The USS Myles C. Fox served for twenty-three years in the United States Naval fleet during the years 1945-1968. The ship served in the occupation Japan after World War II. She also served during the Vietnam War, providing gun support on various missions to troops.
Service in the Pacific
The destroyer served during the occupation until embarking for Saipan the ship then headed for the Marianas towards San Diego having veterans on-board for travelling home. She worked along the western seacoast until 1947, when she sailed for Asia, arriving during the spring. In the following several weeks, she functioned at essential locations like Korea, Singapore, Okinawa, and Hong Kong.
The Fox, along with the Hawkins and British escort vessel HMS Hart, rescued the crew as well as travelers involving SS Hong Kheng soon after the voyager vessel had run aground upon Chilang Position several kilometers north from Hong Kong. Half a dozen watercraft, a few coming from each warship, and a couple boats out of Hong Kong, made seventy six excursions in order to save 800 people.
The Fox left Yokosuka and arrived at San Diego. Following western coastline missions and an upgrade, she made yet another Asian tour, operating primarily near Tsingtao, China, alongside fast carrier forces. She subsequently worked out of San Diego until eventually embarking for the new home harbor, Newport, R.I. She ended up being re-designated a radar picket destroyer (DDR 829) in March 1949.Â In 1961 the ship underwent overhaul and modernization, and she was re-designated DD 829
While away from Africa, she attempted to rescue the Swedish vessel M/V Palma. For three days, firefighting groups fought the fire until the Caloosahatchee (AO 98) and the Charles P. Cecil (DD 835) showed up to assist. The combined efforts of these U.S. Navy ships put out the fire, and saved the Palma.Â In North Vietnam in 1967, the Fox undertook many fire assistance missions against enemy troops and installations. She was decommissioned in January 1968.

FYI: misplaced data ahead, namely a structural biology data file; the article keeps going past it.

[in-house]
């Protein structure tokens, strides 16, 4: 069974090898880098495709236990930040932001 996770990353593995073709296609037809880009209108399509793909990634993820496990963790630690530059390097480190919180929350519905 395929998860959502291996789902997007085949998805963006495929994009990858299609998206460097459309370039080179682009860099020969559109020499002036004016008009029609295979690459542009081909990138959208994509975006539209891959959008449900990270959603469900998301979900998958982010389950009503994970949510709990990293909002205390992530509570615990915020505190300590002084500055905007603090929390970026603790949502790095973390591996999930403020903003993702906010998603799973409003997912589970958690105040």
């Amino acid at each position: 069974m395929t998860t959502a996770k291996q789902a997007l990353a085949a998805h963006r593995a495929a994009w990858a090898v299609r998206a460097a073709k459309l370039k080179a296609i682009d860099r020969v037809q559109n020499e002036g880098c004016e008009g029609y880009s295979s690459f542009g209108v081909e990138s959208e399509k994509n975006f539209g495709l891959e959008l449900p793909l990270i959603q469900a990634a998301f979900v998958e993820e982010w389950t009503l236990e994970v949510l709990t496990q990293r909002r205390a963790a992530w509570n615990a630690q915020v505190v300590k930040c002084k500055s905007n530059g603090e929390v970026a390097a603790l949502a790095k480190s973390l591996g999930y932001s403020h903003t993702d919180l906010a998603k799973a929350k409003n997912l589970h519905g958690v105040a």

Asbestos in Navy Ships
Although an essential component of the naval fleet, especially during World War II, naval destroyers also pose a lasting health risk to soldiers serving on them. Unfortunately, products containing asbestos were common, especially on older ships, because of the material’s high resistance to heat and fire. Despite its value as an insulator, asbestos fiber intake can lead to several serious health consequences, includingÂ mesothelioma, a devastating cancer without cure. Current and former military personnel who came into contact with these ships should seek immediate medical attention in order to detect possible health consequences associated with asbestos exposure.